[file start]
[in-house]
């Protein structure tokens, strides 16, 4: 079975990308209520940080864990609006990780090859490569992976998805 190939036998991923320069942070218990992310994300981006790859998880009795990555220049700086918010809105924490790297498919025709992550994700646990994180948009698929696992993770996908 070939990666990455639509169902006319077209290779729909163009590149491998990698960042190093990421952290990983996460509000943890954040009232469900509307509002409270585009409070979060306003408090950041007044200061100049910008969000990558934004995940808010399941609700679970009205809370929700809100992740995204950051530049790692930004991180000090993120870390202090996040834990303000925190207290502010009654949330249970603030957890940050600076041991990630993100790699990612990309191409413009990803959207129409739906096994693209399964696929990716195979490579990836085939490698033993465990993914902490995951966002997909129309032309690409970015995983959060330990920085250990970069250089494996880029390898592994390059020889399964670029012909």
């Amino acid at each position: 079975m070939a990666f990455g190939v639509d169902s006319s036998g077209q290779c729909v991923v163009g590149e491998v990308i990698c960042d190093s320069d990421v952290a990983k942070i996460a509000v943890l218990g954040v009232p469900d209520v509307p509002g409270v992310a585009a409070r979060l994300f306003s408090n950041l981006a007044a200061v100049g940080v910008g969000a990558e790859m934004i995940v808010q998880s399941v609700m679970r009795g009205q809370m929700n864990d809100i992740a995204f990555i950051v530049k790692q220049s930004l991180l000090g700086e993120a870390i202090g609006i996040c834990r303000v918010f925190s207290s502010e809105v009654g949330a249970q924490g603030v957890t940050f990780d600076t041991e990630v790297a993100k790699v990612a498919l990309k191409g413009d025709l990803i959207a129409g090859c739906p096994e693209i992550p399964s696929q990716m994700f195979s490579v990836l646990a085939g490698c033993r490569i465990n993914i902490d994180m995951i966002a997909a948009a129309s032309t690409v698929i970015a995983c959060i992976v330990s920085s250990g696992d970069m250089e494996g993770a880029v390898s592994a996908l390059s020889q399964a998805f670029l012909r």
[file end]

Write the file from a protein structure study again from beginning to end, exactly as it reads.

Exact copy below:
[in-house]
């Protein structure tokens, strides 16, 4: 079975990308209520940080864990609006990780090859490569992976998805 190939036998991923320069942070218990992310994300981006790859998880009795990555220049700086918010809105924490790297498919025709992550994700646990994180948009698929696992993770996908 070939990666990455639509169902006319077209290779729909163009590149491998990698960042190093990421952290990983996460509000943890954040009232469900509307509002409270585009409070979060306003408090950041007044200061100049910008969000990558934004995940808010399941609700679970009205809370929700809100992740995204950051530049790692930004991180000090993120870390202090996040834990303000925190207290502010009654949330249970603030957890940050600076041991990630993100790699990612990309191409413009990803959207129409739906096994693209399964696929990716195979490579990836085939490698033993465990993914902490995951966002997909129309032309690409970015995983959060330990920085250990970069250089494996880029390898592994390059020889399964670029012909």
């Amino acid at each position: 079975m070939a990666f990455g190939v639509d169902s006319s036998g077209q290779c729909v991923v163009g590149e491998v990308i990698c960042d190093s320069d990421v952290a990983k942070i996460a509000v943890l218990g954040v009232p469900d209520v509307p509002g409270v992310a585009a409070r979060l994300f306003s408090n950041l981006a007044a200061v100049g940080v910008g969000a990558e790859m934004i995940v808010q998880s399941v609700m679970r009795g009205q809370m929700n864990d809100i992740a995204f990555i950051v530049k790692q220049s930004l991180l000090g700086e993120a870390i202090g609006i996040c834990r303000v918010f925190s207290s502010e809105v009654g949330a249970q924490g603030v957890t940050f990780d600076t041991e990630v790297a993100k790699v990612a498919l990309k191409g413009d025709l990803i959207a129409g090859c739906p096994e693209i992550p399964s696929q990716m994700f195979s490579v990836l646990a085939g490698c033993r490569i465990n993914i902490d994180m995951i966002a997909a948009a129309s032309t690409v698929i970015a995983c959060i992976v330990s920085s250990g696992d970069m250089e494996g993770a880029v390898s592994a996908l390059s020889q399964a998805f670029l012909r």